All the best places to eat in London, according to Zen’s chef Tristin Farmer

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London needs no introduction. It’s one of the centres of the world, and the city’s cosmopolitan mix of people and cultures have made its restaurants a global culinary destination.

The English capital, however, is massive, which is why we turned to chef Tristin Farmer for recommendations on where to eat. The Scottish native spent over ten years there cooking at restaurants by Gordon Ramsay and Jason Atherton before arriving here in 2018 to helm the three Michelin-starred Zen.

From fine dining temples to British pub food, with detours to a cutting edge restaurant in Nottingham and a forward-thinking eatery in Scotland, here are Farmer’s tips on where to eat in London.

“I’m original from the central east coast of Scotland, north of Edinburgh from a town called Kinross. It’s not a big town but there used to be a really big music festival called T in the Park. It was the only thing that happened there. I had two jobs in Scotland, then I moved to London when I was 21.”

“I lived in London for ten years, and the city is as much home as Scotland is for me. It’s one of the top dining cities across the world. I’m on the VTL flight back to London – I haven’t been home in almost two years – and I have four restaurants lined up.”

“I’m going to Davies and Brook, which is Daniel Humm’s restaurant in Claridge’s. I’m excited to see the space because I used to work for Gordon Ramsay in Claridge’s about 12 years ago. I’m also going to Core by Clare Smyth. It’s a three Michelin-starred restaurant and I used to work with Clare back in my Gordon Ramsay days. I’m excited to see what she’s doing.”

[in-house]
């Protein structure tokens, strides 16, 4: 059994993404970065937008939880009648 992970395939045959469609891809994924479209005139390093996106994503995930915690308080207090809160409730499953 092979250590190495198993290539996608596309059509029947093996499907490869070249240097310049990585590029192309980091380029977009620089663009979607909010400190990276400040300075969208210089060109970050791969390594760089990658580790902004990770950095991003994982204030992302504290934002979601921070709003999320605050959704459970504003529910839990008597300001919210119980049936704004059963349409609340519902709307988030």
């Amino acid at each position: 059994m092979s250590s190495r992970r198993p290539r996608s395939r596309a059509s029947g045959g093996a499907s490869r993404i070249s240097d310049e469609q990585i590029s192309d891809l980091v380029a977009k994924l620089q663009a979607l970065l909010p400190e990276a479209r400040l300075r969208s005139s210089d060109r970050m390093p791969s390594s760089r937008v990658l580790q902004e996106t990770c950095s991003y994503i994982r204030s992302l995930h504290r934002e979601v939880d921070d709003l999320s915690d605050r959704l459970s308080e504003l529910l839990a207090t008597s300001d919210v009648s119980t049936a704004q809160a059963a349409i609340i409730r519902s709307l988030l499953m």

“Then I’m going to Pollen Street Social, which is Jason Atherton’s restaurant. I used to work for Jason, and Pollen is excellent. I’m also going up to Nottingham as well, which is two hours away by train from London, to Restaurant Sat Bains. I have never been there, but it has two stars and very progressive tasting menus. It’s in the countryside and they have rooms you can stay in.”

“For someone new to London, they should go check out a British pub. I used to live in Notting Hill, and we would go to the local pub called The Prince Bonaparte. It’s a modern gastropub that serves British roast and Yorkshire pudding, which is very traditional but still eaten every Sunday in the UK. ”

“London also has a lot of really cool restaurants. There’s a burger bar called Meat Liquor, which started in a carpark with picnic tables. There’s a restaurant called Flat Iron, it only does one cut of steak. There’s an amazing tapas restaurant called Barrafina. If you want modern European fine dining, go to Restaurant Gordon Ramsay, which has been three stars for about 20 years.”

“You would definitely want to go to Soho. It’s the hippie part of London, and there are some quirky cocktail bars there. Go to The Ritz for afternoon tea. They have a dress code – men have to wear a suit jacket – and it’s extremely British. You can go to the theatre district for the Savoy Grill for a very traditional beef Wellington and peche melba, which was invented there for an opera singer, then go for a West End show.”

“Scotland is more about the beautiful countryside. There are so many historic places, quaint little villages and restaurants, but it’s a very different dining scene. Cooking at home is more a thing. Rather than eat out as a family, you cook as a family.”

“I’m going to be cooking barbecue when I’m up there, but I’m also going to see my chef friend who’s got an amazing, beautiful restaurant called The Cellar in the fishing town of Anstruther. It’s modern British fine dining that uses the best Scottish produce. He forages on the beach, and gets the fish from the local harbour, which is like a 30-second walk from the restaurant.”

“The produce in Scotland is some of the best in the world. In the countryside, a lot of people grow their own vegetables. There were always eggs from the neighbour, milk from the farm, vegetables from Grandma’s house. We also eat a lot of seasonal foods. You would get asparagus and strawberries in summer, in the winter time you get shellfish, lobster, razor clams, and game. It’s something you learn to appreciate.”

For a taste of Tristin Farmer’s cooking, visit Zen at 41 Bukit Pasoh Rd, Singapore 089855.

This story first appeared on Lifestyle Asia Singapore 

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